Growing income inequality is the biggest risk the world may face within the next 10 years. It has already squeezed the middle class in both developed and emerging economies, the World Economic Forum (WEF) warns.
The report, compiled with the help of over 700 global experts, warns against the chronic gap between the incomes of the richest and poorest people. It’ll become the risk that is “most likely to cause serious damage globally in the coming decade,” the report said.
Extreme weather events such as floods and drought is the second biggest threat to the global economy according to WEF. “This is hardly surprising, given the devastating impacts of having too little water, or too much. While water’s immediate impacts are often local, water security is now recognized as a systemic global risk”, says the report.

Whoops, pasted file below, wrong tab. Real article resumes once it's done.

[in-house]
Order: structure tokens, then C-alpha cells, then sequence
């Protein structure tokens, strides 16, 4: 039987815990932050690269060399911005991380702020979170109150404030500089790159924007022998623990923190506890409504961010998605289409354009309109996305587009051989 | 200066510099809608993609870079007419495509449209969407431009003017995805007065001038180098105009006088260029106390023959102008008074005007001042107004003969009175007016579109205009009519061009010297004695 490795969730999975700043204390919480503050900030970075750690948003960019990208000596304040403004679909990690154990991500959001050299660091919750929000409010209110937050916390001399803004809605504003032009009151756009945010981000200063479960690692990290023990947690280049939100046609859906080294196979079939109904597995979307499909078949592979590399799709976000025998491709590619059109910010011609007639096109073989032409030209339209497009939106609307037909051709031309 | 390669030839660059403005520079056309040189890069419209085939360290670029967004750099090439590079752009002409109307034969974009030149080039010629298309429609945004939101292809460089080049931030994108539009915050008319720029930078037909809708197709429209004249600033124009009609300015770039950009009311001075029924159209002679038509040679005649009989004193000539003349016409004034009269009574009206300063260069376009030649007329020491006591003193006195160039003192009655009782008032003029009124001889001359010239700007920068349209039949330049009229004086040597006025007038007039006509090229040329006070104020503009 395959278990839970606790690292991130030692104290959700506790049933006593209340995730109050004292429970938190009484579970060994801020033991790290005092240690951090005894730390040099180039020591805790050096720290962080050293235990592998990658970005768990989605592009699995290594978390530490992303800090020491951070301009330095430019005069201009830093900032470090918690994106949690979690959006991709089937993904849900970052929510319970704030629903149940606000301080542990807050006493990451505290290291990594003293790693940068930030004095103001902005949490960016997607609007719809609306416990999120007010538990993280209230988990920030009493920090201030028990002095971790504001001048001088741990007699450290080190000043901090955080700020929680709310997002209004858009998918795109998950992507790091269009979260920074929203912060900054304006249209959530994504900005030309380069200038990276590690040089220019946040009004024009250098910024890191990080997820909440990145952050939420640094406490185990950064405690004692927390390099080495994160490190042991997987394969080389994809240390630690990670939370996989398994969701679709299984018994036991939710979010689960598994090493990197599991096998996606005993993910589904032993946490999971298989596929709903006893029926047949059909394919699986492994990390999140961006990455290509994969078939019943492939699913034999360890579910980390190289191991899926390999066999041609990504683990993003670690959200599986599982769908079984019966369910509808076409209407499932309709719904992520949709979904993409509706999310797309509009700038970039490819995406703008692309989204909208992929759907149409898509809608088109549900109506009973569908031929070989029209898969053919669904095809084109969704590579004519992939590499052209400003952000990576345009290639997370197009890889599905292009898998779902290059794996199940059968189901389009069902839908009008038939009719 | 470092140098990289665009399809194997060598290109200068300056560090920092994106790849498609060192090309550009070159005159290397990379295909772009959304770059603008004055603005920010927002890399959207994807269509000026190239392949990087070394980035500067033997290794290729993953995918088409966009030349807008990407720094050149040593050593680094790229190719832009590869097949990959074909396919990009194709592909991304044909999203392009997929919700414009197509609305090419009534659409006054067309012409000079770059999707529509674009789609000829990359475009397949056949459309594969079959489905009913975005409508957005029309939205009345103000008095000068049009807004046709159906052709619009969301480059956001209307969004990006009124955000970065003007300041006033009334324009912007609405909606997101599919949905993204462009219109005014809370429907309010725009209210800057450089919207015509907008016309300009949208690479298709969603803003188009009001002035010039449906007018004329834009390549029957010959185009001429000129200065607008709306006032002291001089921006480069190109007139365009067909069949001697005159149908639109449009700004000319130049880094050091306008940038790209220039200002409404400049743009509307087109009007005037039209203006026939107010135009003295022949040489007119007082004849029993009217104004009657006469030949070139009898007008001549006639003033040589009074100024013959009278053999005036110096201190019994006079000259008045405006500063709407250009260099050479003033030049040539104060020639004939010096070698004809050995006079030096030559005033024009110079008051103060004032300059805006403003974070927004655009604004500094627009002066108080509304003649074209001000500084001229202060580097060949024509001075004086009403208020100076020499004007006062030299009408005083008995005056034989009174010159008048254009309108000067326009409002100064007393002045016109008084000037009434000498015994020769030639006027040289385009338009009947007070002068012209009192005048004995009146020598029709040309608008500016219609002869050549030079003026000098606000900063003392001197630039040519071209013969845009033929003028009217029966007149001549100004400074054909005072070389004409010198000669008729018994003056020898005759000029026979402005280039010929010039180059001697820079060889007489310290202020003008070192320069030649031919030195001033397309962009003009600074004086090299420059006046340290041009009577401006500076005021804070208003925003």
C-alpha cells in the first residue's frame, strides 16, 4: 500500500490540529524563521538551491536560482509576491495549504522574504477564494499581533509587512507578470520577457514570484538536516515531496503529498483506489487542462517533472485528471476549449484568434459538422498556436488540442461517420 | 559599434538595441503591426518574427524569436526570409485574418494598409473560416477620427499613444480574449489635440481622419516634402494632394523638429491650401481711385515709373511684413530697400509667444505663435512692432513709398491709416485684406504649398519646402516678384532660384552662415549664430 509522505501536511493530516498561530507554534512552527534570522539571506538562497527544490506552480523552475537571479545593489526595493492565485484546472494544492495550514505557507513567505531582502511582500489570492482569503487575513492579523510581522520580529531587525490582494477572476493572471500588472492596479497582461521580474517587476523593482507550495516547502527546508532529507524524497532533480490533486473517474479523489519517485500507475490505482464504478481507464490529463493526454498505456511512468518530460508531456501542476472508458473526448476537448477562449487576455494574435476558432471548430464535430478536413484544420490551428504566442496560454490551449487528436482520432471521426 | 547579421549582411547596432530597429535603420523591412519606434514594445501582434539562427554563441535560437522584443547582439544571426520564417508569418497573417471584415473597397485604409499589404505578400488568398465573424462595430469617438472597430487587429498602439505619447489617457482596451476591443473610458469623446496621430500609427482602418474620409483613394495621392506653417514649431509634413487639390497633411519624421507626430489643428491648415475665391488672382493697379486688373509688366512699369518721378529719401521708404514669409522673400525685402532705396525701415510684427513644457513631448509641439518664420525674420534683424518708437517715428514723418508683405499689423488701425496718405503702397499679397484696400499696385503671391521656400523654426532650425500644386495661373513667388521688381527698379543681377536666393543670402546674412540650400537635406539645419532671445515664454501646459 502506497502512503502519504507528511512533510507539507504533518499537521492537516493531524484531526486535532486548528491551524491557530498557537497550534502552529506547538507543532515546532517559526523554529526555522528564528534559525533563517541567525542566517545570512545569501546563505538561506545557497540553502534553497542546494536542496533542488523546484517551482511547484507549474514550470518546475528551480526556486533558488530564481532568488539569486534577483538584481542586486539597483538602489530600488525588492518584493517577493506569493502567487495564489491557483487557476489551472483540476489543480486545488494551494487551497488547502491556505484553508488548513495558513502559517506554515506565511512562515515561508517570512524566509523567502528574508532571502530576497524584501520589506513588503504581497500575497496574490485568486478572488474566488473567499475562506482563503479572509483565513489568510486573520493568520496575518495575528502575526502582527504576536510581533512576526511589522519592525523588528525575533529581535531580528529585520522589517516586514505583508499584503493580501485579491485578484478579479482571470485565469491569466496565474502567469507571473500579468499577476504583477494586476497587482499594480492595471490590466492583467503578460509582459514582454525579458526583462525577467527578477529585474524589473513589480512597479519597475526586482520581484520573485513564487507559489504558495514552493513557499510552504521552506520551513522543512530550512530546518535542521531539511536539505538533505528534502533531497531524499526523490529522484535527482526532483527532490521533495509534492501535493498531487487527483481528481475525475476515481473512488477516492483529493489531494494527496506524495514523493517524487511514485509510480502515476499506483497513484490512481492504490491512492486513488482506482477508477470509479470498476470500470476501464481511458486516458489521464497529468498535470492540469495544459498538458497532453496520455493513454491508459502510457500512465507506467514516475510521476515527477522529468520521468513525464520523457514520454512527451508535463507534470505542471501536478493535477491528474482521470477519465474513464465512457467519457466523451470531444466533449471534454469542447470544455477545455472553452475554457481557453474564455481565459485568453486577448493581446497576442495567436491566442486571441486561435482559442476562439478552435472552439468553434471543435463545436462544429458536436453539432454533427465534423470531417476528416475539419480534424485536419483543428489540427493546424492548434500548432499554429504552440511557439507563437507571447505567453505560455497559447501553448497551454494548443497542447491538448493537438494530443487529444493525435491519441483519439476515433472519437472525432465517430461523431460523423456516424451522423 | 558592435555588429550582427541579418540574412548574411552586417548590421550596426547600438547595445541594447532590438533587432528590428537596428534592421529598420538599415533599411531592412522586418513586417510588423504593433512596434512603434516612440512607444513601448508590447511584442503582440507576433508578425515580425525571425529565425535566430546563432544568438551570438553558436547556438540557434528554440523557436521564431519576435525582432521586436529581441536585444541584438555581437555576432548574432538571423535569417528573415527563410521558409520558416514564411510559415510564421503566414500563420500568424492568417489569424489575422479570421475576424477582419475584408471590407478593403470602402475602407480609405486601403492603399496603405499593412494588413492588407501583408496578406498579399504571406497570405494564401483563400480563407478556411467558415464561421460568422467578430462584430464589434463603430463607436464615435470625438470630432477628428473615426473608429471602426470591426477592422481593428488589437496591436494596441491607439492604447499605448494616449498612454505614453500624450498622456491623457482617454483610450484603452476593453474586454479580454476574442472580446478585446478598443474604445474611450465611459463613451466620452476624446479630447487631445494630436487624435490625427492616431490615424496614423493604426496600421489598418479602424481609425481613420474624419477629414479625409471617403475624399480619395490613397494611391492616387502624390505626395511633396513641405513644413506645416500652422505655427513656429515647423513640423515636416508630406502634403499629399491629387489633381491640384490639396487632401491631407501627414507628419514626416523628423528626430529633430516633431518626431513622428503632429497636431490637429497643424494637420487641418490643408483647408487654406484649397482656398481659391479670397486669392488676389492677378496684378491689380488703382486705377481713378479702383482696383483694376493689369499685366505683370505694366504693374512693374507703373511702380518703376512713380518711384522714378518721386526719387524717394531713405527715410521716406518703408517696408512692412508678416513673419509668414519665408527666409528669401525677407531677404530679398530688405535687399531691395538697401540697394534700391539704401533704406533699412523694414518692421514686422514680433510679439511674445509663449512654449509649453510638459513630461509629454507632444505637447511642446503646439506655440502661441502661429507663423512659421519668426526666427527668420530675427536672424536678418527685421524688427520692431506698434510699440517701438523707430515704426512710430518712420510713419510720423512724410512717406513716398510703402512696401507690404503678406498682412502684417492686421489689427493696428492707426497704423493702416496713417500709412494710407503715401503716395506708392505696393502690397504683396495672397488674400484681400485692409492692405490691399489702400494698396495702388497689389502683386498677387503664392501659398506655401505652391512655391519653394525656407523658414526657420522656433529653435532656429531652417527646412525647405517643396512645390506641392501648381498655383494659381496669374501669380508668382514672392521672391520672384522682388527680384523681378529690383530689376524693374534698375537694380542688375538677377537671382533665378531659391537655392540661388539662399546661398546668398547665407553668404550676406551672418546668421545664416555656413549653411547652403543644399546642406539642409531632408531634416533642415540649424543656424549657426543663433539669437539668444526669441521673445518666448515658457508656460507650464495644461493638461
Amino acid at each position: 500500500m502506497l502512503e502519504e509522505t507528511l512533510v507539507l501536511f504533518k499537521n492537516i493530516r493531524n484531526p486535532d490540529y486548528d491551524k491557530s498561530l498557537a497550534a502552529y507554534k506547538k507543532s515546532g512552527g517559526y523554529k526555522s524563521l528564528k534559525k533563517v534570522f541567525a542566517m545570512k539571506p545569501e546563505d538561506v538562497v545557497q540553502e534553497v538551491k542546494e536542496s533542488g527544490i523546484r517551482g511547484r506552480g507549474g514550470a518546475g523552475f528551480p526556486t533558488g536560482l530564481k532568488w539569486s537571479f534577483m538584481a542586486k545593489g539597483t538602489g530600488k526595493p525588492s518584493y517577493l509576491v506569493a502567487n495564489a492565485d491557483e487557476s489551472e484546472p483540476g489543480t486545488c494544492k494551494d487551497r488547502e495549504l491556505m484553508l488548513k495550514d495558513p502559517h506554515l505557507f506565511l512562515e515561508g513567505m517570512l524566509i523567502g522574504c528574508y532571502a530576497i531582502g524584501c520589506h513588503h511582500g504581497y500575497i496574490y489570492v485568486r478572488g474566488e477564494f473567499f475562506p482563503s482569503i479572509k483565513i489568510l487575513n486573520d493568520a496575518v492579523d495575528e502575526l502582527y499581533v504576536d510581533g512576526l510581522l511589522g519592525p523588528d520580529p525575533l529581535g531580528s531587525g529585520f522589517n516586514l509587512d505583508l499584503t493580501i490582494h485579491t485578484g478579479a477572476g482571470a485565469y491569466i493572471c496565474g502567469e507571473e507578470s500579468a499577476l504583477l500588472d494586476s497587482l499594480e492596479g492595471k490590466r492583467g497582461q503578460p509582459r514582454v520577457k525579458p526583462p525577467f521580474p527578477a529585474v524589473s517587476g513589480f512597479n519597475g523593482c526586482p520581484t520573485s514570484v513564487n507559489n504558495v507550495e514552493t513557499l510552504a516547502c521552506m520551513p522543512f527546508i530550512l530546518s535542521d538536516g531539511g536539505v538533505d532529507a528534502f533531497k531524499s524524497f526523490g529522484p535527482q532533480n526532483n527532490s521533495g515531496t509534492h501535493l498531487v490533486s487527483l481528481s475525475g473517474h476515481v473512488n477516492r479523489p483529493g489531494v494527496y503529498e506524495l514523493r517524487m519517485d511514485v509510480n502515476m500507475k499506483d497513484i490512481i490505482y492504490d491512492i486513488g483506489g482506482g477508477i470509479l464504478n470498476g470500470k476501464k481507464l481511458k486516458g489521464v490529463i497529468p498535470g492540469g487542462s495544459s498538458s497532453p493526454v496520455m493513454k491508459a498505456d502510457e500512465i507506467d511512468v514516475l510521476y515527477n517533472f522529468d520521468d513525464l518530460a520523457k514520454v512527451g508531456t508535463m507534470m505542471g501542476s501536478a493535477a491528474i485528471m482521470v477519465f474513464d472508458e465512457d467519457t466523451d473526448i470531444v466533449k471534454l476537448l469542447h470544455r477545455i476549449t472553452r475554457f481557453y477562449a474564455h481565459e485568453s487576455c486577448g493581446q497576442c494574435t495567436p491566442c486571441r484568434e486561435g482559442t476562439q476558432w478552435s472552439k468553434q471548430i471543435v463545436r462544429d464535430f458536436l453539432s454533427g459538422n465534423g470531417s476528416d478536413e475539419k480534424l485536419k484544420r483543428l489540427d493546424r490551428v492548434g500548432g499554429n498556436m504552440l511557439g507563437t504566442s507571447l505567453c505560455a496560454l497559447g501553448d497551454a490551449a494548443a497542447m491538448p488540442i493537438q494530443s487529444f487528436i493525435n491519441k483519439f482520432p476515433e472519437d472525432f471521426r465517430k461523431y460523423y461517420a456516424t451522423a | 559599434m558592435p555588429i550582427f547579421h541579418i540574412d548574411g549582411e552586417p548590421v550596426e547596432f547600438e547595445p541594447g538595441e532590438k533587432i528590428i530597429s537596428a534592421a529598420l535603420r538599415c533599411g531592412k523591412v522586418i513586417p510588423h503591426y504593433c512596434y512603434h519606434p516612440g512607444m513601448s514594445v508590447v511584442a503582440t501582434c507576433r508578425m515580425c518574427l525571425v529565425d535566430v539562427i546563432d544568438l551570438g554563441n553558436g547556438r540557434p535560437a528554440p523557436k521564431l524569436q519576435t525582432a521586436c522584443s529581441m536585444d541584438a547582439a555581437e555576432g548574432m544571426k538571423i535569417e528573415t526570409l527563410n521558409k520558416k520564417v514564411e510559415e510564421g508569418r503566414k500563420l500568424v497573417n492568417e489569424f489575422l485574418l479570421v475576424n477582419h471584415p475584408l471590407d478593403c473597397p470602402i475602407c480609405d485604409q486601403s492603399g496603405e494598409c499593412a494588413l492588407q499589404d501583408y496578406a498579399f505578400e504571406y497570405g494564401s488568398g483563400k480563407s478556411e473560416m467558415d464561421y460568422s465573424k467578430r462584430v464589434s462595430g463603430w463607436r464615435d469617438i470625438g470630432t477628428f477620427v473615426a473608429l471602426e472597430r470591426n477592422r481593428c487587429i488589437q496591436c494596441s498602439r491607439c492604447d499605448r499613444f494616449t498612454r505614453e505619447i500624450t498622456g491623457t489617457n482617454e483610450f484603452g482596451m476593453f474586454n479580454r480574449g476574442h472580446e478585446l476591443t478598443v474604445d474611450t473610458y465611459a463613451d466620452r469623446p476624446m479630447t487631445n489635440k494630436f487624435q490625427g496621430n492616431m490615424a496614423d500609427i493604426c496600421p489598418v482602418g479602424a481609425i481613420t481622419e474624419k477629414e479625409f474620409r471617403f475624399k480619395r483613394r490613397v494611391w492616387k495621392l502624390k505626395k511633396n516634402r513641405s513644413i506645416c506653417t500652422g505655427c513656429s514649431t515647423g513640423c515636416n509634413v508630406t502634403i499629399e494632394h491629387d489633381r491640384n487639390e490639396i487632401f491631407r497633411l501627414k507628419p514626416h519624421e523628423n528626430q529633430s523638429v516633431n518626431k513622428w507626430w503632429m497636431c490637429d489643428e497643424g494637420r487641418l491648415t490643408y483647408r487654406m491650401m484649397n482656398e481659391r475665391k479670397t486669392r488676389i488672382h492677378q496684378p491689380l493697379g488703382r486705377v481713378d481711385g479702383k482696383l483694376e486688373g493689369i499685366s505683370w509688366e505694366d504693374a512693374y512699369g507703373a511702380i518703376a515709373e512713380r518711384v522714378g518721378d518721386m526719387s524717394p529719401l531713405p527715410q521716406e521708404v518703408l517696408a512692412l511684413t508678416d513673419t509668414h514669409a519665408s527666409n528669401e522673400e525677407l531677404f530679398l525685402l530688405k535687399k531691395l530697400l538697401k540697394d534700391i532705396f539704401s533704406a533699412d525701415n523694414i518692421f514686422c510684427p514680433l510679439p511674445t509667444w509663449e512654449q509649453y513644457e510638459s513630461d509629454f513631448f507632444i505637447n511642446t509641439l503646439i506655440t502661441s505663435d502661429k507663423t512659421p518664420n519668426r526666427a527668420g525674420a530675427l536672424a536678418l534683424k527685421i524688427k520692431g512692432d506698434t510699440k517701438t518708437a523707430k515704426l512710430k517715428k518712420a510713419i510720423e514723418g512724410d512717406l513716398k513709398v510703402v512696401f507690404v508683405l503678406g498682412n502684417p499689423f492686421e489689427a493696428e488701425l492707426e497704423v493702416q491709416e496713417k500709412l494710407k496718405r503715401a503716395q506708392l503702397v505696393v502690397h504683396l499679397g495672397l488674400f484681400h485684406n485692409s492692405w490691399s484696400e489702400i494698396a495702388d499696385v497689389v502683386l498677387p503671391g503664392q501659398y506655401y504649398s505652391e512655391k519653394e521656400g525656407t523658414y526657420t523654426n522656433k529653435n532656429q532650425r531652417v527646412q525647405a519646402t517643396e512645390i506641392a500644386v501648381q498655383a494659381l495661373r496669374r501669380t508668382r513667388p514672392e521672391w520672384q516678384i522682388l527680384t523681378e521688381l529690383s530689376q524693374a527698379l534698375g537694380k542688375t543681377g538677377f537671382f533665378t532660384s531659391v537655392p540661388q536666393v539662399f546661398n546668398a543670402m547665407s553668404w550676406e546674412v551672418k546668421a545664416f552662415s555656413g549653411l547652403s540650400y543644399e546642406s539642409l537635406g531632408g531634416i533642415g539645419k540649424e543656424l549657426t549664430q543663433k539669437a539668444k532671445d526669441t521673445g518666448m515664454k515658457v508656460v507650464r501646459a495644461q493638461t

Unemployment is another high risk the globe may face, especially among the young, which the report calls the “lost generation”. The competition to find opportunities will increase on a par with rising education costs.
“As a result of the financial crisis and globalization, the younger generation in the mature markets struggle with ever fewer job opportunities and the need to support an ageing population,” said David Cole, the Group Chief Risk Officer of Swiss Re, in the report. “While in the emerging markets there are more jobs to be had, the workforce does not yet possess the broad based skill-sets necessary to satisfy demand.”
In a number of countries, particularly in Europe, youth unemployment has risen to extremes. Greece and Spain have nearly 60 percent of their under-25s out of work.
A separate report by Credit Swiss classified Russia in October 2013 as a nation with the highest level of wealth inequality in the world.
All the world billionaires hold about 1 to 2 percent of total household wealth; while in Russia 110 billionaires own 35 percent of national household wealth.